Small towns are bigger than we think — and the world is more connected than ever

Here’s a mental experiment: take a moment to ponder the entire global population and where they live. Some, your mind will envision, are in the sprawling megacities of the world, while others are in smaller towns or villages. How many live in remote areas?

According to a new study, less than one percent of the global population lives in truly remote hinterlands. The surprising study shows that smaller cities and their surrounding areas are having an increasing influence on people’s livelihoods, contradicting the narrative that big cities are where most development happens.

How long it takes to get to large towns. Image credits: FAO.

Not islands

Since the industrial revolution truly took over in the 20th century, mankind has slowly moved from rural areas to urban areas. We’ve also become more connected, thanks to trains, cars, and more recently, planes. But according to a new study, even areas that are mostly rural (and you might think, isolated) are usually pretty well-connected.

The study analyzed multiple spatial datasets and calculated the time needed for rural populations to reach nearby urban centers. This is the so-called peri-urban area.

Cities often sprawl about, growing unrestrictedly in their desire to provide housing and commercial development towards the edge of the city. Thus, the ‘edge’ of the city gets pushed more and more, until it’s not clear where the city ends, and where neighboring areas begin. There’s no real agreement as to how to classify ‘peri-urban’, but typically, even a sprawling, sparsely-populated area around a city can be considered peri-urban.

According to the new study, 40% of the planet’s population lives in peri-urban areas, which is not necessarily surprising. What was surprising is that this 40% are almost equally distributed around small, intermediate, and large cities. Furthermore, small and intermediate towns seem to draw more inhabitants into their orbit than large cities.

The problem is that peri-urban environments often slip through the cracks of regulation and policy. They were traditionally considered rural, countryside environments, but as cities continue to expand, this is starting to change. Designing and managing areas in a way that’s suitable for both farmers and city dwellers is challenging, the researchers highlight.

“Rural and urban have been thought of as separate for too long. Development planning needs to focus on rural people’s access to employment opportunities and services in nearby urban centers, and acknowledge that urban centers are not islands upon themselves,” said Food and Agriculture Organization Senior Economist Andrea Cattaneo.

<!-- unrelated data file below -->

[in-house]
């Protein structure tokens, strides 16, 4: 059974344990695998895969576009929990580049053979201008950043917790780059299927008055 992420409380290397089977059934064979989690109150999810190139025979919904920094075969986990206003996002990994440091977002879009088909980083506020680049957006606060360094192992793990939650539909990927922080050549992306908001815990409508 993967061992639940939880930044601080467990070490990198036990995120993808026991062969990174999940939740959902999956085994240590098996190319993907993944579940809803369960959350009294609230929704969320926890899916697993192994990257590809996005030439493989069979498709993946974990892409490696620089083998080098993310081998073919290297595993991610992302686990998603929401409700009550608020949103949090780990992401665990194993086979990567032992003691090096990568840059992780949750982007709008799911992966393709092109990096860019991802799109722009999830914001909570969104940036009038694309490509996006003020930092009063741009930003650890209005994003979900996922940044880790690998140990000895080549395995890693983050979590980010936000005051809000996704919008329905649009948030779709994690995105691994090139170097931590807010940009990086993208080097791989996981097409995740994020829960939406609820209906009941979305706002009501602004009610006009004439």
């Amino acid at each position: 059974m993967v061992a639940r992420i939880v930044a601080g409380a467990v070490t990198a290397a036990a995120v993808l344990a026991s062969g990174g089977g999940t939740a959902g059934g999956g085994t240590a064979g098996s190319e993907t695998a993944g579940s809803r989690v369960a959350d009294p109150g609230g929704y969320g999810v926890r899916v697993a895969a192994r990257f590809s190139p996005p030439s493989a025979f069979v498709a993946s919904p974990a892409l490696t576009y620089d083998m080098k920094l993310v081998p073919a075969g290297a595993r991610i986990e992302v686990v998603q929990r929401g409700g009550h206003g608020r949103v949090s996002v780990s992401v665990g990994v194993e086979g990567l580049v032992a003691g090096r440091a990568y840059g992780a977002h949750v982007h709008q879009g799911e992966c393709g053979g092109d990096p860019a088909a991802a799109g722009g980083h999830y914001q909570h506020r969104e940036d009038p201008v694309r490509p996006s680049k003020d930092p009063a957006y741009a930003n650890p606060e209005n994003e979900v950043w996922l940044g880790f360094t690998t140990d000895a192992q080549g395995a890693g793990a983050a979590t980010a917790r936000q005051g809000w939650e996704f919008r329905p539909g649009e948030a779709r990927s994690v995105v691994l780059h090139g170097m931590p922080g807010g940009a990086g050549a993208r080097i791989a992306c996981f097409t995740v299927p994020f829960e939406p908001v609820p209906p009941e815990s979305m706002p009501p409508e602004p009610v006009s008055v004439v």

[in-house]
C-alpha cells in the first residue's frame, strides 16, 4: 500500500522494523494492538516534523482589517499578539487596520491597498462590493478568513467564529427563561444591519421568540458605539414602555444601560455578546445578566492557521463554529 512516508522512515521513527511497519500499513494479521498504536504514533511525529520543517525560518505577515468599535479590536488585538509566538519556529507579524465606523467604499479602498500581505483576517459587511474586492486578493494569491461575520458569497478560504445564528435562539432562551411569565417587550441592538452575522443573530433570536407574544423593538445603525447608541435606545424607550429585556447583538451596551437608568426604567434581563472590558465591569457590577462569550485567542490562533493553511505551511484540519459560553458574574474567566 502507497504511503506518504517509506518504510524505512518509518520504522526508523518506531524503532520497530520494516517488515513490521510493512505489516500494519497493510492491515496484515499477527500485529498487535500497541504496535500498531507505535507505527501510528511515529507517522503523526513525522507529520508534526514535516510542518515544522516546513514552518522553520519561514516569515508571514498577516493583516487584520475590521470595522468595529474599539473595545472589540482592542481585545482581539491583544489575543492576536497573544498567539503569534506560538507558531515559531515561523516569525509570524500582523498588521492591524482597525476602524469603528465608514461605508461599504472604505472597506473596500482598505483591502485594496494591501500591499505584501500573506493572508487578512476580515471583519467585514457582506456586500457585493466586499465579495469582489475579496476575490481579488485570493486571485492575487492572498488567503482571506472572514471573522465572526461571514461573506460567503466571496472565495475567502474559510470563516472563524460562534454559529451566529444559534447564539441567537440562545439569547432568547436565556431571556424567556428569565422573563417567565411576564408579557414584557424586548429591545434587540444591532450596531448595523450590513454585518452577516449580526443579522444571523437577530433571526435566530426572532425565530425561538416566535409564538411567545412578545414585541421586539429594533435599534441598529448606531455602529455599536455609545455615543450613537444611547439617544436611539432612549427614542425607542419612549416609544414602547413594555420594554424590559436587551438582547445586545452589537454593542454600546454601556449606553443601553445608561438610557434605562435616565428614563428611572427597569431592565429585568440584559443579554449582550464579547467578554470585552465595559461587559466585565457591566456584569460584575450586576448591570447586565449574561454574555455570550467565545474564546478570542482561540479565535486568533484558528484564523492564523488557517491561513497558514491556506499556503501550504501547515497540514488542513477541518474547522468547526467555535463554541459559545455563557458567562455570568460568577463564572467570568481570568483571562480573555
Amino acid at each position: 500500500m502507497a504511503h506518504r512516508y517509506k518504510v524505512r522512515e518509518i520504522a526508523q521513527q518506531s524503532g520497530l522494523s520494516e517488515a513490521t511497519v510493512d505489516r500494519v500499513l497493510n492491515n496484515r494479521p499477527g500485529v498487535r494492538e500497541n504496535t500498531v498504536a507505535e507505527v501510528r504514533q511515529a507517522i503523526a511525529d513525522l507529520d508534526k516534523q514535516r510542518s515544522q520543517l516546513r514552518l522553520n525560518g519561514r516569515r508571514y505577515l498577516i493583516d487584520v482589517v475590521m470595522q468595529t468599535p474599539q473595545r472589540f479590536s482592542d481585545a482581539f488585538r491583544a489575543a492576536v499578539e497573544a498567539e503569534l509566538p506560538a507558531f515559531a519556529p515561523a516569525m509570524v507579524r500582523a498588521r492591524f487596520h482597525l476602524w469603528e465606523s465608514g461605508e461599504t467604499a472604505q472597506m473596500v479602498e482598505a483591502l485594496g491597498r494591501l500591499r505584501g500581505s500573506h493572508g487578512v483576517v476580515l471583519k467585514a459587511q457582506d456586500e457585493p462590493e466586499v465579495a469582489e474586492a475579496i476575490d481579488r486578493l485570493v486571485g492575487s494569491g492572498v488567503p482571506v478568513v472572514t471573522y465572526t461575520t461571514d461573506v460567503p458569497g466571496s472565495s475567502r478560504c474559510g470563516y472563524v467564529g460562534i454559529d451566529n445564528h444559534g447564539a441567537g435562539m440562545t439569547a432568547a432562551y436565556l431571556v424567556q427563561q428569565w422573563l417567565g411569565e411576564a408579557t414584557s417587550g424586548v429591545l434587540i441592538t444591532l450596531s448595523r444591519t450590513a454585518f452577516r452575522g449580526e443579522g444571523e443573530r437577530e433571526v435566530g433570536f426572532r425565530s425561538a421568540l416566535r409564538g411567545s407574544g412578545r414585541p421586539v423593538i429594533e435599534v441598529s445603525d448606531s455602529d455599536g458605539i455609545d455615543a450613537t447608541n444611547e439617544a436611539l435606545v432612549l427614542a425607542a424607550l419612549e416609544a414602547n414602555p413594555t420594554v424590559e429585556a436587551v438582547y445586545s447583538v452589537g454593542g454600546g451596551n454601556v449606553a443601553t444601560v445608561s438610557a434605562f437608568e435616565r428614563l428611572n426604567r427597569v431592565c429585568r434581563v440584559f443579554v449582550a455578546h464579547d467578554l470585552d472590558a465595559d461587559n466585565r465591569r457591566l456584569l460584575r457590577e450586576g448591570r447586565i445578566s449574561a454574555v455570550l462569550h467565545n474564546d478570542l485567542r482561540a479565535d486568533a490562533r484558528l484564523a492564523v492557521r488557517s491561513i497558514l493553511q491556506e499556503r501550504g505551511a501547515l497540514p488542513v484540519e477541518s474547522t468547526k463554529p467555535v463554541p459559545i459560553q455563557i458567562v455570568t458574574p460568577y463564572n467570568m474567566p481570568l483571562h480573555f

Mountain valleys of industrialised countries (e.g. Inn valley) are often periurbanised. Image credits: Lonesome Crow.

But what is perhaps even more striking is the percentage of residents that live in isolated hinterlands — areas defined as needing more than three hours — measured in terms of the available mode of transit from an urban settlement — to get to a town (of over 20,000 people). Just three countries have more than 5% of their population living in hinterlands: Madagascar, Niger, and Zimbabwe. Globally, less than 1% of the world’s population lives in these isolated areas.

The findings build on an overly simplistic view that higher-income countries are more urban. Real development is more complex, and often falls in the grey peri-urban area that’s neither truly urban nor rural.

Another important finding concerns food supply chains. The dominance of these peri-urban landscapes, combined with the fact that the urban and rural components are managed differently, suggests that local food chains could be managed more effectively and sustainably through local collaboration between farmers and urban dwellers.

“Agri-food chains connect rural and urban areas,” said Professor Andy Nelson from the Faculty of Geo-Information Science and Earth Observation, University of Twente in the Netherlands, and a co-author of the study. “Our data set supports both research and policy for transforming food systems to sustainably meet the increasing demands of urban markets.”

However, the importance of large cities should still not be underestimated: 40% of the world’s urban population (and almost 50% in Latin America and the Caribbean) live in large cities.

The study was published in Proceedings of the National Academy of Sciences.

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